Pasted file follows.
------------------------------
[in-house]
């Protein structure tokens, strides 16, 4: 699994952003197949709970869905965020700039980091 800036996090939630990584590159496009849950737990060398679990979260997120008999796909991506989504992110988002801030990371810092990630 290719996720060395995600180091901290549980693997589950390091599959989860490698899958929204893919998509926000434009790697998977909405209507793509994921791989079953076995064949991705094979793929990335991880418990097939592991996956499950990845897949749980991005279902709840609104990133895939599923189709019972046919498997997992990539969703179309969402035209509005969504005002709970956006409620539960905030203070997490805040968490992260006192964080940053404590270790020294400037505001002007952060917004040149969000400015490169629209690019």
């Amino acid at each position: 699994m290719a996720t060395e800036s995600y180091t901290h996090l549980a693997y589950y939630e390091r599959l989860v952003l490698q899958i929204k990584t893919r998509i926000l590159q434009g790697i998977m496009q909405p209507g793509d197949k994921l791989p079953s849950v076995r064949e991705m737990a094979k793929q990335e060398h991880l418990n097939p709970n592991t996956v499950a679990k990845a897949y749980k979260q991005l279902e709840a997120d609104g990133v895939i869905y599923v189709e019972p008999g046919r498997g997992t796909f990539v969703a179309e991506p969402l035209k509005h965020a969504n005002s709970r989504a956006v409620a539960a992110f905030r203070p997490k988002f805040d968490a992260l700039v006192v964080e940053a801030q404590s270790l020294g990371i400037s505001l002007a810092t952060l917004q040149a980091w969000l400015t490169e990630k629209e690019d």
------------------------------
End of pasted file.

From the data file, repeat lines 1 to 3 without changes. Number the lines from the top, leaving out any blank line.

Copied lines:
[in-house]
């Protein structure tokens, strides 16, 4: 699994952003197949709970869905965020700039980091 800036996090939630990584590159496009849950737990060398679990979260997120008999796909991506989504992110988002801030990371810092990630 290719996720060395995600180091901290549980693997589950390091599959989860490698899958929204893919998509926000434009790697998977909405209507793509994921791989079953076995064949991705094979793929990335991880418990097939592991996956499950990845897949749980991005279902709840609104990133895939599923189709019972046919498997997992990539969703179309969402035209509005969504005002709970956006409620539960905030203070997490805040968490992260006192964080940053404590270790020294400037505001002007952060917004040149969000400015490169629209690019």
């Amino acid at each position: 699994m290719a996720t060395e800036s995600y180091t901290h996090l549980a693997y589950y939630e390091r599959l989860v952003l490698q899958i929204k990584t893919r998509i926000l590159q434009g790697i998977m496009q909405p209507g793509d197949k994921l791989p079953s849950v076995r064949e991705m737990a094979k793929q990335e060398h991880l418990n097939p709970n592991t996956v499950a679990k990845a897949y749980k979260q991005l279902e709840a997120d609104g990133v895939i869905y599923v189709e019972p008999g046919r498997g997992t796909f990539v969703a179309e991506p969402l035209k509005h965020a969504n005002s709970r989504a956006v409620a539960a992110f905030r203070p997490k988002f805040d968490a992260l700039v006192v964080e940053a801030q404590s270790l020294g990371i400037s505001l002007a810092t952060l917004q040149a980091w969000l400015t490169e990630k629209e690019d």